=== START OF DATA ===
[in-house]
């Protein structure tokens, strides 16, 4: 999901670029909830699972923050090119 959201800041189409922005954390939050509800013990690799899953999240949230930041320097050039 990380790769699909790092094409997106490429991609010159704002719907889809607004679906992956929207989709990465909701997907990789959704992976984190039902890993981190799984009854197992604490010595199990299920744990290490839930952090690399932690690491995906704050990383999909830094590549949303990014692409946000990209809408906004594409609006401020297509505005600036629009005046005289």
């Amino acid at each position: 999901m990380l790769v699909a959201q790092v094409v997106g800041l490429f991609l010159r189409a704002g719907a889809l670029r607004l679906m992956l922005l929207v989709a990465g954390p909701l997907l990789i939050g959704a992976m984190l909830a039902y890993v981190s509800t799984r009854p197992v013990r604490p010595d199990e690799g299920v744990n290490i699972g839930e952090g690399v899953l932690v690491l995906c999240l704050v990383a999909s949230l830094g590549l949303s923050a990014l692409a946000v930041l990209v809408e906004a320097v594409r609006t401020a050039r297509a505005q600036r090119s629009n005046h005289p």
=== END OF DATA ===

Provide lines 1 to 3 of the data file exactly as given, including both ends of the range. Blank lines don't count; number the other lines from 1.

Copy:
[in-house]
């Protein structure tokens, strides 16, 4: 999901670029909830699972923050090119 959201800041189409922005954390939050509800013990690799899953999240949230930041320097050039 990380790769699909790092094409997106490429991609010159704002719907889809607004679906992956929207989709990465909701997907990789959704992976984190039902890993981190799984009854197992604490010595199990299920744990290490839930952090690399932690690491995906704050990383999909830094590549949303990014692409946000990209809408906004594409609006401020297509505005600036629009005046005289």
């Amino acid at each position: 999901m990380l790769v699909a959201q790092v094409v997106g800041l490429f991609l010159r189409a704002g719907a889809l670029r607004l679906m992956l922005l929207v989709a990465g954390p909701l997907l990789i939050g959704a992976m984190l909830a039902y890993v981190s509800t799984r009854p197992v013990r604490p010595d199990e690799g299920v744990n290490i699972g839930e952090g690399v899953l932690v690491l995906c999240l704050v990383a999909s949230l830094g590549l949303s923050a990014l692409a946000v930041l990209v809408e906004a320097v594409r609006t401020a050039r297509a505005q600036r090119s629009n005046h005289p």